Connecting and Engaging Through Art In Our Community

The Hexagon Project and its Executive Director Beth Burkhauser have been buzzing with activity by participating within the community at various events throughout the month of June. The Hexagon Project had a presence at three wonderful and different events where people stopped by to create art and connect.

Arts THRIVE held in Carbondale was a fun event sponsored by the group Women to Women: THRIVE, who are a group of women who meet to THRIVE! They teach, help, reach, invest, value and encourage within their group and our community!

The event featured fun, educational and interactive activities with artists, artisans and vendors from fine arts, visual arts, culinary arts, mixed media, healing arts, painting, photography and more!

Many thanks to our volunteers Nicole Delevan and Randy Williams for representing the Hexagon Project!

The 2022 Arts on Fire Festival held at the Scranton Iron Furnaces featured hot metal, music, food, and history. The Hexagon Project partnered with the Arts on Fire Festival and the Anthracite Heritage Museum and Director Bode Morin in conjunction with Steamtown Railfest. This was the first partnership event since 2019. To learn more, click here.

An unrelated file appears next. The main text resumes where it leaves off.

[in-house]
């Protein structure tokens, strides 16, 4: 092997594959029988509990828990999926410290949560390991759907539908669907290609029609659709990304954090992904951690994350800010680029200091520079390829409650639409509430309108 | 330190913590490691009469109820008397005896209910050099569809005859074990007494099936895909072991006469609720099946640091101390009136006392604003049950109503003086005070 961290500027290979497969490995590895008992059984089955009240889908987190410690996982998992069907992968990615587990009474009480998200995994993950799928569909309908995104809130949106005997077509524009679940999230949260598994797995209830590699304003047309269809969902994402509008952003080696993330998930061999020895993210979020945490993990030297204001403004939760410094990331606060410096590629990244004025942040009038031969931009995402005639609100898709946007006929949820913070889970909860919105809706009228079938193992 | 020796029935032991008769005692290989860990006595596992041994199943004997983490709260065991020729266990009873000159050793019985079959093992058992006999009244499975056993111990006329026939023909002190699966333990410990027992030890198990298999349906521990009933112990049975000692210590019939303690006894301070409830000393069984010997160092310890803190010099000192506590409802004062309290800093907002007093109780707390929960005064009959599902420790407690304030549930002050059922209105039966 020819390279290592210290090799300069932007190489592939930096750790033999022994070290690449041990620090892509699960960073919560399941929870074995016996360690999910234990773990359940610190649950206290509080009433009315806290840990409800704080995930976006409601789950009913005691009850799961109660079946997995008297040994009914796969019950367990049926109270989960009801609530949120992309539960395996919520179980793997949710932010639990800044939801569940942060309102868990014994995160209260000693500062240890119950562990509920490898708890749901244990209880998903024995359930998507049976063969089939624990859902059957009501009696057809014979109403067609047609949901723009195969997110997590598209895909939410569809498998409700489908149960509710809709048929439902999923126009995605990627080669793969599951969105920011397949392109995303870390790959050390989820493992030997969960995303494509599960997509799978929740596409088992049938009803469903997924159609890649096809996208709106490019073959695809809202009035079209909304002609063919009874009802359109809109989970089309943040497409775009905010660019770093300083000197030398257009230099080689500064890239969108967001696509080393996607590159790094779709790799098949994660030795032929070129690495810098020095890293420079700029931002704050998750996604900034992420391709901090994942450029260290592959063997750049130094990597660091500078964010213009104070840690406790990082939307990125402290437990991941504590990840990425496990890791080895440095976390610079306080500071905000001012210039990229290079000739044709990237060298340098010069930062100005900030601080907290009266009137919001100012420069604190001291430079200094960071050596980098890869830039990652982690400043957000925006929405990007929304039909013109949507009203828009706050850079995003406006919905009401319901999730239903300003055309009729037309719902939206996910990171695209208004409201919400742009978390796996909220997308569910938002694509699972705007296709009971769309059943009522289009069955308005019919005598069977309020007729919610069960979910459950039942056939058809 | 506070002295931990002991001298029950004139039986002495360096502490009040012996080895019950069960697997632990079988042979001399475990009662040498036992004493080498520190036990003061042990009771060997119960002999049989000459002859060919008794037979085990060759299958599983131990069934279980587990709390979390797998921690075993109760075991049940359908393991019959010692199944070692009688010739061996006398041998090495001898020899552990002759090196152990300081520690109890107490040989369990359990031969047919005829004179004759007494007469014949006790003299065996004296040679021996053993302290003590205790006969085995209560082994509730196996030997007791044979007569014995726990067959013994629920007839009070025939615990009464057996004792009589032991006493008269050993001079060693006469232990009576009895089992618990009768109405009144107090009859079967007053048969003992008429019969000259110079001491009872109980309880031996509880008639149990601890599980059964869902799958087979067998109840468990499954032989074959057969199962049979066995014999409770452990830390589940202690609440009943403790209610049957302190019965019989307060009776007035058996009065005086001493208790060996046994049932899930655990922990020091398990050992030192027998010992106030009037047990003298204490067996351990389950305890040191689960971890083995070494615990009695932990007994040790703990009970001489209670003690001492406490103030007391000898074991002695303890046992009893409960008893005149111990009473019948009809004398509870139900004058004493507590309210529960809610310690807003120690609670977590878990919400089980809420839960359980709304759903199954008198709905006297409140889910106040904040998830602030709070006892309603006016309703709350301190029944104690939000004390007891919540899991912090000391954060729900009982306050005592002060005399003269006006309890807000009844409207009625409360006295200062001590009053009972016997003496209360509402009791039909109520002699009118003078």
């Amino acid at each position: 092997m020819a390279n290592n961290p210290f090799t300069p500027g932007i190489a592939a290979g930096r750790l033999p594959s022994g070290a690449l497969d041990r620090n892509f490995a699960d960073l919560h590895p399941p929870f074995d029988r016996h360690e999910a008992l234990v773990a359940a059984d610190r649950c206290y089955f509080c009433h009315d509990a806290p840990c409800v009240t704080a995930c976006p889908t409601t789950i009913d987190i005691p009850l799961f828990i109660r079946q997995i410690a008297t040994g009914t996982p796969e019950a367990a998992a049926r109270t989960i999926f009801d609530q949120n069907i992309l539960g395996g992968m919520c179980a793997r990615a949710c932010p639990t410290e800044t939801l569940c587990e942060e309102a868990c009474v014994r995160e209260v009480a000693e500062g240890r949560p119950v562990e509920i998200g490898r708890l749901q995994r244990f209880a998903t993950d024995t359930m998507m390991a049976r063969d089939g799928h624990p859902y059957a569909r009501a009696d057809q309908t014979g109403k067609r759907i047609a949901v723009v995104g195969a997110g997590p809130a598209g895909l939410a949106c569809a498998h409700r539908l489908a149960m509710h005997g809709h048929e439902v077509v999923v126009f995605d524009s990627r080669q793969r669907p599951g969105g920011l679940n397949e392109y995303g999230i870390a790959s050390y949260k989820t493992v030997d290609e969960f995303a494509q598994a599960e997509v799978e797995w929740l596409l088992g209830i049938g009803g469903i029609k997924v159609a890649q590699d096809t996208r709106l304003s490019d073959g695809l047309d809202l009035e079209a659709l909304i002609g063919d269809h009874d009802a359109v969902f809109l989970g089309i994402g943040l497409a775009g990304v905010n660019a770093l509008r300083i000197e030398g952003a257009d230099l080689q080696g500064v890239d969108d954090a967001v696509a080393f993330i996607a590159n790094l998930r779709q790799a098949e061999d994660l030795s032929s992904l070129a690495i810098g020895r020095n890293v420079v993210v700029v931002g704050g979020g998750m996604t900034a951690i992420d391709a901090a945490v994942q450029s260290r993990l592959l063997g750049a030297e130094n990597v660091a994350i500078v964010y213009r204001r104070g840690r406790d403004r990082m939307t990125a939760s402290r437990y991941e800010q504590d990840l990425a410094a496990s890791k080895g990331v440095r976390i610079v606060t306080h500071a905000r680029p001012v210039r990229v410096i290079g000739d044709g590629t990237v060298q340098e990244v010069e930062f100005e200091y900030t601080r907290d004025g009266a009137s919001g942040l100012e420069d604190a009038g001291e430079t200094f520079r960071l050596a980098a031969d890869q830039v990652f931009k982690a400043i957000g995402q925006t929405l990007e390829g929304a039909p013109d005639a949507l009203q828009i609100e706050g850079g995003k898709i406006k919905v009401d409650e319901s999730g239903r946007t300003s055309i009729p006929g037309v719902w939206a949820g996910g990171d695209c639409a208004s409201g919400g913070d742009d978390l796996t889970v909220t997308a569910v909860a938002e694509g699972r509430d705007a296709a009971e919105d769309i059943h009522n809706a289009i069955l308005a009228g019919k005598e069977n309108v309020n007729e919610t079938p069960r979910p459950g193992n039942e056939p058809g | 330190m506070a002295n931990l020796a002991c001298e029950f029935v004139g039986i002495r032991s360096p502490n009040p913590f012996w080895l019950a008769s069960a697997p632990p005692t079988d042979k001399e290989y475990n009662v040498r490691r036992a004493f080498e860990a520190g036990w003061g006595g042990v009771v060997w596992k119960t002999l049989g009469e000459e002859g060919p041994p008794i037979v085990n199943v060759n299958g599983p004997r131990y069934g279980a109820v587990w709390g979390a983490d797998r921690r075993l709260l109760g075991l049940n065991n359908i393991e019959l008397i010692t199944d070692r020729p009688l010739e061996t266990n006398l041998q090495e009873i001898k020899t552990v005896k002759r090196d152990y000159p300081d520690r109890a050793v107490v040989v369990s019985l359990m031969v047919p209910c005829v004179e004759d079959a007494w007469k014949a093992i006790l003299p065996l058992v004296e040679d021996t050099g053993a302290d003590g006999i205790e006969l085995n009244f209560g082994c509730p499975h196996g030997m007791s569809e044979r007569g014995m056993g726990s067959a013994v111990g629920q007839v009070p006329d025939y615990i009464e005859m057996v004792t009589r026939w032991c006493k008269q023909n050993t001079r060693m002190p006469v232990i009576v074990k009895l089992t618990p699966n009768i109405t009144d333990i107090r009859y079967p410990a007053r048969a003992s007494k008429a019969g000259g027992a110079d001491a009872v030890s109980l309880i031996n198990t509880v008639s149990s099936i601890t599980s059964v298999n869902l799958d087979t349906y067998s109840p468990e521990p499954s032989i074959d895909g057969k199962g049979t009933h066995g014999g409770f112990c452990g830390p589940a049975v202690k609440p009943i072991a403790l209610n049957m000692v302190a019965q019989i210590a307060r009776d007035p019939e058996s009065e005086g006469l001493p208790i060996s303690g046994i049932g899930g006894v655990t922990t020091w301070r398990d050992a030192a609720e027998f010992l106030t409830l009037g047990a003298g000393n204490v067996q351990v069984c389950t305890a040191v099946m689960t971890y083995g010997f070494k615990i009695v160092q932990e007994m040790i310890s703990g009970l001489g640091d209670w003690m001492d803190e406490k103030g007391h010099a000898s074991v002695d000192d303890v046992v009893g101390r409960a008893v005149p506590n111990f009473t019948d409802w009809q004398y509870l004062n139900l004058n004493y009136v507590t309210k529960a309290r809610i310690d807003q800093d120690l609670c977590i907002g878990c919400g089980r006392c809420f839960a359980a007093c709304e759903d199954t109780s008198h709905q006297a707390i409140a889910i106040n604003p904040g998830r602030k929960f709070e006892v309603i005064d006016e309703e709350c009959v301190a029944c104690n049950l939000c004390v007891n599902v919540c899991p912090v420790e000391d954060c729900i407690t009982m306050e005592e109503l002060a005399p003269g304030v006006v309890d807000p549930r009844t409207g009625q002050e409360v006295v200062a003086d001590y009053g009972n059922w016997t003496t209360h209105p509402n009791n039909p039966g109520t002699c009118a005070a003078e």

Artist and sculpture professor Brian Glaze, Chair of the Albright College Art Department, fired up his cupola furnace and melted iron to reenact Scranton’s Industrial past at the Historic Iron Furnaces.

Thanks goes to Keystone College Professor Emeritus Cliff Prokop who created the Hexagon mold for the scratch blocks.

And a special thank you to DeDe Tersteeg and Jack White who volunteered during the day.

Freedom and perseverance were the focus of this year’s Juneteenth Celebration in Scranton organized by nonprofit organization Black Scranton Project. The Juneteenth Block Party was a celebration of the cultural achievements of Black Americans and time to commend the collective efforts of our local activists, leaders, and community for supporting the development of the BSPCAC. People gathered in the community to dance, listen to Black artists, speakers, and activists while also learning how to take action through art. Another reason for celebration was the marking of Black Scranton’s third-year anniversary.